Sunday, March 21, 2010

8 Effects of High Gas Prices on Small Business Owners

Direct Cost Increase

Whenever you drive for a business purpose – even to and from work – you are paying more then you did a year ago. This direct price increase may only be slight for wage earning employees, but small business owners typically drive a lot more. Between trips to the local Office Depot, frequent visits to their place of business, trips to the bank, and trips on behalf of customers, that extra $0.50 - $2.00 per gallon can really add up.

Increased Shipping Costs

One place the cost of fuel has had a direct impact on is the cost of shipping. This increase is passed-down directly to the consumer. This means that the price of everything is going up (i.e. price of supplies, inventory, merchandise, etc.), and the overall cost of running a small business will continue to reflect this problem.

More Reliance on E-mail and Fax

Due to the direct increase in shipping costs, small business owners are increasing their usage of e-mail and fax machines. Paying to ship large documents or contracts just costs too much these days. A lot of businesses are also turning to virtual fax machines that let you scan documents to fax out and receive faxes through one’s e-mail address.

Less Employee Candidates

Due to the high cost of commuting, people are beginning to only seek employment near their homes. This can drastically reduce the number of applicants who will apply for a position. It is especially troublesome for restaurant owners or stores that frequently hire teenagers.

Higher Wages for Employees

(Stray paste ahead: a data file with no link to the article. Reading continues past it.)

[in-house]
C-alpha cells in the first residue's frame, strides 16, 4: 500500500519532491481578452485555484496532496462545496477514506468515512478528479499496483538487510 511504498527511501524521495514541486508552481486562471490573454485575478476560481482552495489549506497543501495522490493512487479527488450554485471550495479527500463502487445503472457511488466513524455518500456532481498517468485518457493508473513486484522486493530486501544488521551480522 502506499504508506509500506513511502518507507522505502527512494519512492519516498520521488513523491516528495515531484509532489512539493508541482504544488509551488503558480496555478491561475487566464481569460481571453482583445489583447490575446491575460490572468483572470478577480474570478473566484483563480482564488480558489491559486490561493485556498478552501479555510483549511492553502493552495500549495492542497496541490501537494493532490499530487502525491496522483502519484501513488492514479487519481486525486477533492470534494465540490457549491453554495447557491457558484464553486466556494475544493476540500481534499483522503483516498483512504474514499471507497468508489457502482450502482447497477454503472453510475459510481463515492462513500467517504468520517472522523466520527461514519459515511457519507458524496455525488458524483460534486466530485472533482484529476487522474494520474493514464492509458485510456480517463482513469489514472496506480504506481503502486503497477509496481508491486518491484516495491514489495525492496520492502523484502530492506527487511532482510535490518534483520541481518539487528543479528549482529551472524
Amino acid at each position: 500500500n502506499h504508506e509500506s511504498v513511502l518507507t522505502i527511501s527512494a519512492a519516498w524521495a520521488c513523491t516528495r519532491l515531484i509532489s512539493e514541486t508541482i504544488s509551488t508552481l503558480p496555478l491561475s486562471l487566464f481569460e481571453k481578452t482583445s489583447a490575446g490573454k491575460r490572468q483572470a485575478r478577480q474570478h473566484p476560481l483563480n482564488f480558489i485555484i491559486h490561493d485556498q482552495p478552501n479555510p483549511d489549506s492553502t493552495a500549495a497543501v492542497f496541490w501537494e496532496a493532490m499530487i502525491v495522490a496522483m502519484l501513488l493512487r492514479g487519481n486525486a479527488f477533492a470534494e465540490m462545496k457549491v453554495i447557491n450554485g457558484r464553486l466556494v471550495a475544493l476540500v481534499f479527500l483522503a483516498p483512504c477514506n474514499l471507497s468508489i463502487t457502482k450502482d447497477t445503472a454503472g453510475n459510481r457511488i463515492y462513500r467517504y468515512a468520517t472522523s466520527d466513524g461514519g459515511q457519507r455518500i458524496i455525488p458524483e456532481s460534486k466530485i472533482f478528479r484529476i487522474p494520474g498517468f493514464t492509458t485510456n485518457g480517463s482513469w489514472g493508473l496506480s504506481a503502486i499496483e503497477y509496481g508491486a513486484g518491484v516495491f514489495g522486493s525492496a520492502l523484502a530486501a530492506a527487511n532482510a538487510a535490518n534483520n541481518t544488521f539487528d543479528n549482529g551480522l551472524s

When you do find and hire employees, it is likely that you are going to have to pay them higher wages to compensate for the higher commute expenses. This is especially true for businesses located outside of a dense city and your employees must drive long distances to get to work.

Less Face to Face Meetings

Pretty much everyone in the country is looking to reduce his or her gas consumption and save money. This means business owners will need to adapt to more virtual means of communication that avoid the gas of driving to face-to-face meetings. Expect to conduct additional business calls, and even videoconferences. These forms of communication are less personable, thus reducing the chances that you will “win” a contract or a customer based upon your people skills.

Higher Prices for Prime Locations

The housing boom a decade away led the path to sprawl, where middle income Americans moved to the suburbs in record numbers. However, with record fuel costs, they are driving less. This means the cost of prime locations is likely to skyrocket. Consumers are no longer willing to drive long distances to get a good deal. In addition, advertising will waste money if your store is a long drive for potential customers.

Less Drive by Traffic

As consumers drive less and seek-out alternative modes of transportation, the importance of drive by traffic and advertising is going to be less and less effective. Instead, owners of brick and mortar stores are going to need to adapt to more results-driven forms of advertising.

(ArticlesBase SC #501401)

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